Adobe patches 7 issues, including Pwn2Own contest flaw and DNS rebinding issues

Adobe published an advisory covering issues, including a fix for the Pwn2Own flaw that we previously discussed here.  Adobe's details are published here.

Nathan McFeters and Rob Carter
Adobe published an advisory covering issues, including a fix for the Pwn2Own flaw that we previously discussed hereAdobe's details are published here.  One of the issues that was patched was discovered by myself and fellow researcher (and co-worker at Ernst & Young's Advanced Security Center) Rob Carter, see the picture to the right of Rob and I rollin' with large stacks of Euros (not really, it was actually like 10 Euros, aka $10,000.00 with the way the dollar is these days) in Amsterdam during Black Hat Europe.  The flaw we discovered is a DNS Rebinding flaw that's a bit unique.  It takes advantage of some DNS canonicalization issues, and I really feel like it may be useful in other attack vectors as well.  My good friend Rob has already posted the details on his "Farfromr00tin" blog, and the analysis is quite good, so I will paraphrase this here.  As Rob says:
So let's say your DNS search domain is and let's say your browser tries to go to the website.  If can't be reached your system will start to look through your search domain by performing a DNS lookup for (this is difficult because I need to be careful of my use of periods). On the other hand, if your browser tries to go to (notice the dot(.) on the end of that domain name) and it can't connect to it then it won't do any further lookups. It treats as an absolute domain (I'm probably not using that terminology correctly, oh well). The important thing to know here is that IE and Flash treat the differences between and differently.

IE: You go to, DNS lookup is performed for, the browser pins the resulting IP to and life is good. Then you go to, IE sees as a totally DIFFERENT domain, performs a DNS lookup, pins that IP to and life is still good. All of the cross domain restrictions are in place that you would normally have.  XmlHttp requests are blocked, iframes are protected, etc.

Flash: The SWF originates from the domain so URLLoader requests can only be made back to the same domain. But, Flash sees and as THE SAME DOMAIN.
Ok, cool.  So as Rob mentions, this is an attack against the URLLoader class of Flash.  Flash, quite reasonably, says that and are one in the same with regards to domain name.  This is correct, actually, when you think about it, that's how DNS records are setup with that trailing (.).  The kicker is that when URLLoader passes through the browser (which is it's nature), it passes control of grabbing the request and the response to the browser.  Now, because IE and other browsers see and as requiring two separate domain name lookups, we can rebind to the new IP address that we control.  Onto the attack:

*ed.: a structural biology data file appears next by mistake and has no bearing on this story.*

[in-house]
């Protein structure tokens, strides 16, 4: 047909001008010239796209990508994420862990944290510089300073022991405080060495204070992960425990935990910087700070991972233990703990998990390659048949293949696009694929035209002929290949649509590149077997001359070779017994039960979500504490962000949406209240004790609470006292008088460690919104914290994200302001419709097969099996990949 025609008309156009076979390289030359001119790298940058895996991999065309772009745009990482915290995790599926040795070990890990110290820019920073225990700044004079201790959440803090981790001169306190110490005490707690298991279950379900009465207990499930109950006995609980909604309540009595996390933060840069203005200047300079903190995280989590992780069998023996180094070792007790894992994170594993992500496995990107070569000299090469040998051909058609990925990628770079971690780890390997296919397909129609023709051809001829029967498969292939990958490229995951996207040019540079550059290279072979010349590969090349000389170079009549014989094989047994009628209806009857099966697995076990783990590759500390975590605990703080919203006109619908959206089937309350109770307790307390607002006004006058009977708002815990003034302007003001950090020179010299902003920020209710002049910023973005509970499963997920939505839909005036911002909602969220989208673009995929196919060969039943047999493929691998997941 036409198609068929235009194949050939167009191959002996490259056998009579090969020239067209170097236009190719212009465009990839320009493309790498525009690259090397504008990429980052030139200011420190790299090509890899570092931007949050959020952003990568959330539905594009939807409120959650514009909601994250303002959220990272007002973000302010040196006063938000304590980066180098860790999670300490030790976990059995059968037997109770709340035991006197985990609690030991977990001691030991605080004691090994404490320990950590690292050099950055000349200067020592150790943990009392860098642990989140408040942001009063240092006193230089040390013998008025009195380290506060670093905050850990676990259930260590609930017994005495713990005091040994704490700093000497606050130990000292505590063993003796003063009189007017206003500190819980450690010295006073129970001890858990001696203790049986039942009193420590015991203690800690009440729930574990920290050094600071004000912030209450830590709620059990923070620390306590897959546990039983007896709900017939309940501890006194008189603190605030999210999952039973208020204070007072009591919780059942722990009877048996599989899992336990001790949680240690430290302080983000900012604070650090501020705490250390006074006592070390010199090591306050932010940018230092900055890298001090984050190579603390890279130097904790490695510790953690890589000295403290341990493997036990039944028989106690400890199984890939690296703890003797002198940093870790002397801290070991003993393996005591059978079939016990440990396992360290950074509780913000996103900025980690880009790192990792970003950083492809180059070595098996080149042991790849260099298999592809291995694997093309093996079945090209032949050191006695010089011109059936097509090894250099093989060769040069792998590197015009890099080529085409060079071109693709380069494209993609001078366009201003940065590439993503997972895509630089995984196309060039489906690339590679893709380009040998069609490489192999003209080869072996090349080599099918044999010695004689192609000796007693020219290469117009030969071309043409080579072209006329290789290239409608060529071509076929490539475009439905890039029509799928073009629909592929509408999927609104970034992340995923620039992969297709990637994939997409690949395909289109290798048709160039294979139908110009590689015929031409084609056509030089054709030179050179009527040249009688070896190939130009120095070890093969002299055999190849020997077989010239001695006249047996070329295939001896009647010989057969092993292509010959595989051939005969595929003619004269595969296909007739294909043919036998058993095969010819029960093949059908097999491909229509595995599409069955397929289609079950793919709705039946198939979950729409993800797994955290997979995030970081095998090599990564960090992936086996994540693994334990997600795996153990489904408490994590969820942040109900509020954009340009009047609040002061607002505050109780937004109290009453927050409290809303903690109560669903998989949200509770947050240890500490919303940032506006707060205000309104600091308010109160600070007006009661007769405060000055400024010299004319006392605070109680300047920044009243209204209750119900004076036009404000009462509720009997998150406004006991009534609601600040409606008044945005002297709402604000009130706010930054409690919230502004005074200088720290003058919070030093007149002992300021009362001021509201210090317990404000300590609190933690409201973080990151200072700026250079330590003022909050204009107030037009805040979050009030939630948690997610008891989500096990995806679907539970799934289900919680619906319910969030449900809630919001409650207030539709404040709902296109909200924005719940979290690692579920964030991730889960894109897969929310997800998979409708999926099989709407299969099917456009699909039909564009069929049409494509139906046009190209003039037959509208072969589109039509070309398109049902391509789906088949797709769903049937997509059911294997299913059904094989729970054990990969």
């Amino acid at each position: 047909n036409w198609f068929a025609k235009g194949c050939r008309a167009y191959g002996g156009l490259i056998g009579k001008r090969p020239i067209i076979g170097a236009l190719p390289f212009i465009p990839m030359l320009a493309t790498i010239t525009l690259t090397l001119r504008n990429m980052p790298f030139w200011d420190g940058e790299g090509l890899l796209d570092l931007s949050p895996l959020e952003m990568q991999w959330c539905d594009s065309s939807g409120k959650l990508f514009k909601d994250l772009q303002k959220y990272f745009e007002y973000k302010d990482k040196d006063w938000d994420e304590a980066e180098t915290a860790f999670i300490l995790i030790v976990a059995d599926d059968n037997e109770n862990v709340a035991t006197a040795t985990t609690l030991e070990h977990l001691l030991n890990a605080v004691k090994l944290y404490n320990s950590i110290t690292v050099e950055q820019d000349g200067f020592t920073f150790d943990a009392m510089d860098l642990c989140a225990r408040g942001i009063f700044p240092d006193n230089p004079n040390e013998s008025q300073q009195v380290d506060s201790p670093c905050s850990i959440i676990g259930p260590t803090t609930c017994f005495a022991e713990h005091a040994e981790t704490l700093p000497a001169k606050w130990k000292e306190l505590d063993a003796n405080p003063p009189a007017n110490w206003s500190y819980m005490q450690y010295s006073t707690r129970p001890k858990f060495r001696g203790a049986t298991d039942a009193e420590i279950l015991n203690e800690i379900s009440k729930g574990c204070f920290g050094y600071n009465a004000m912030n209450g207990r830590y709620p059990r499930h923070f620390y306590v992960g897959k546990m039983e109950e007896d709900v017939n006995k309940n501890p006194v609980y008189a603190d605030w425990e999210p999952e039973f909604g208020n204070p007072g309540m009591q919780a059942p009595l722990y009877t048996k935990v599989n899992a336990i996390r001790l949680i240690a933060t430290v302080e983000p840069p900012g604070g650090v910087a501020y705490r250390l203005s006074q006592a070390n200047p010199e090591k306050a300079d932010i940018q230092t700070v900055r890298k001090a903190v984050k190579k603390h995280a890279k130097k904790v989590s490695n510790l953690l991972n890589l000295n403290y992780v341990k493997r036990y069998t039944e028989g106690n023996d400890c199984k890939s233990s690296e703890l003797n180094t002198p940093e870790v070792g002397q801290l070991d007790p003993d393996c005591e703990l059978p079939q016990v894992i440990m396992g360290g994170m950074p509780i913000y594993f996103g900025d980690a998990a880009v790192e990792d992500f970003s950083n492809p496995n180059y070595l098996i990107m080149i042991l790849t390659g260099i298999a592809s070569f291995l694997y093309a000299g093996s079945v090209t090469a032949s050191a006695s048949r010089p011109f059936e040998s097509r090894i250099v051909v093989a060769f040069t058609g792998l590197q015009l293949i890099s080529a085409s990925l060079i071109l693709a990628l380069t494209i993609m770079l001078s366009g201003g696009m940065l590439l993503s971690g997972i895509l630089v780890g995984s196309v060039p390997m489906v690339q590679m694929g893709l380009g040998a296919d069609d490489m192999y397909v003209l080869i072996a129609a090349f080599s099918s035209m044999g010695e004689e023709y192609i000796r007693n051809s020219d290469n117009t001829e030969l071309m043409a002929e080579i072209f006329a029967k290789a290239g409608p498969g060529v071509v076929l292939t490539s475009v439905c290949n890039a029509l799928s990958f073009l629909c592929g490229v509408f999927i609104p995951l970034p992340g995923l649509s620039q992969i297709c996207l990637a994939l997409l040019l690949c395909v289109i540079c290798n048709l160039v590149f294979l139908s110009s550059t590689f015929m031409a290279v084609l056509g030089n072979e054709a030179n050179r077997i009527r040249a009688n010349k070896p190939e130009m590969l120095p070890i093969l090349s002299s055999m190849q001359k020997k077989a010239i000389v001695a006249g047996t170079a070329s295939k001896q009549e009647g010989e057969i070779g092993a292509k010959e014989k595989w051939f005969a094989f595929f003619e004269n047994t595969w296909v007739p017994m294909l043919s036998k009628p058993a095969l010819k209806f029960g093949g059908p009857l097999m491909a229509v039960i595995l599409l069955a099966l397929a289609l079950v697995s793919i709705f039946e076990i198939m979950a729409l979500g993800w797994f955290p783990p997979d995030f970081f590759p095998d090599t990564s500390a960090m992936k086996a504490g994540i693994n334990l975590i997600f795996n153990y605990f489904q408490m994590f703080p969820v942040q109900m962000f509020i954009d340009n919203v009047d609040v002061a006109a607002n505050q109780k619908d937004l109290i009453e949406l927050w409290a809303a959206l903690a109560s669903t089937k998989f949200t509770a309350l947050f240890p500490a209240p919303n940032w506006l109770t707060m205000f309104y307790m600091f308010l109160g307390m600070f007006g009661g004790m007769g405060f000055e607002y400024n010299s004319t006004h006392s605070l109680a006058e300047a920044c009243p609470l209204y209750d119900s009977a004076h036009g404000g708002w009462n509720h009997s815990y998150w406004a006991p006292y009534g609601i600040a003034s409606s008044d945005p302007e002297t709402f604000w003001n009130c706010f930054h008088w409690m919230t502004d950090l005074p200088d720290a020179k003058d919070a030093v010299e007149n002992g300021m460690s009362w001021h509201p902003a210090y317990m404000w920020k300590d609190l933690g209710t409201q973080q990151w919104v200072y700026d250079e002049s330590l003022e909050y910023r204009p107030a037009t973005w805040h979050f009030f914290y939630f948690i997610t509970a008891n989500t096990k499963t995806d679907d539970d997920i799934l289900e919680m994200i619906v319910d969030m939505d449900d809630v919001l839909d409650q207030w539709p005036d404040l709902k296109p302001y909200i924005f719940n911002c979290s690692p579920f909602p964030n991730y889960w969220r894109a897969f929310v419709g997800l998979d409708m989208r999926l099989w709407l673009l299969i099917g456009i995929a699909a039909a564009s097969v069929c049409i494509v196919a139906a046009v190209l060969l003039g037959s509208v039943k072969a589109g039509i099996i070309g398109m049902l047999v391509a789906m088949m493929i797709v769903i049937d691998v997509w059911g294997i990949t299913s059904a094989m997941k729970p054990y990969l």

Attack: Armed with the information above, we can come up with an attack scenario. Since IE treats and as different domains and Flash treats them as the SAME domain, this means pwnage. Flash allows requests to be made for since it sees that as being the originating domain, it passes them off to IE which sees as a DIFFERENT domain and performs a DNS lookup. By this time the attacker has changed the IP address for, either manually or automatically. IE performs the HTTP request for, passes that result back to Flash and it has now been pwned.

There is one obvious issue with what I've described above: How do you get the information you've obtained through your nefarious means back to your server if you're the attacker? Now that the domain is rebound in Flash it doesn't seem like an easy proposition.That's where crossdomain.xml and the Socket class come in. If you have a crossdomain.xml file on your server and another domain name associated with that server, like, you can connect back and send the information you've stolen through binary (or probably even XML) sockets. Like I mentioned before, Nate and I used this exact flaw in our Picasa exploitation. I couldn't get traditional Anti-DNS Pinning working reliably so came up with this solution.
So as Rob mentioned, we used this attack combined with some of the URI Use and Abuse research we've been a part of to steal images from a user of Picasa through a simple Cross-Site Scripting exposure on any site.  Sounds strange?  Believe it.  I'll discuss this piece in more detail in a separate post, but the good news is, Adobe has resolved the issue.  In fact, I'm pretty impressed by how quickly Adobe turned this issue around.  Rob and I worked very closely with Peleus Uhley of Adobe to explain the issue and he and the Adobe security team have been a pleasure to work with.  It's really impressive that they were able to put out the Pwn2Own fix so quickly as well.


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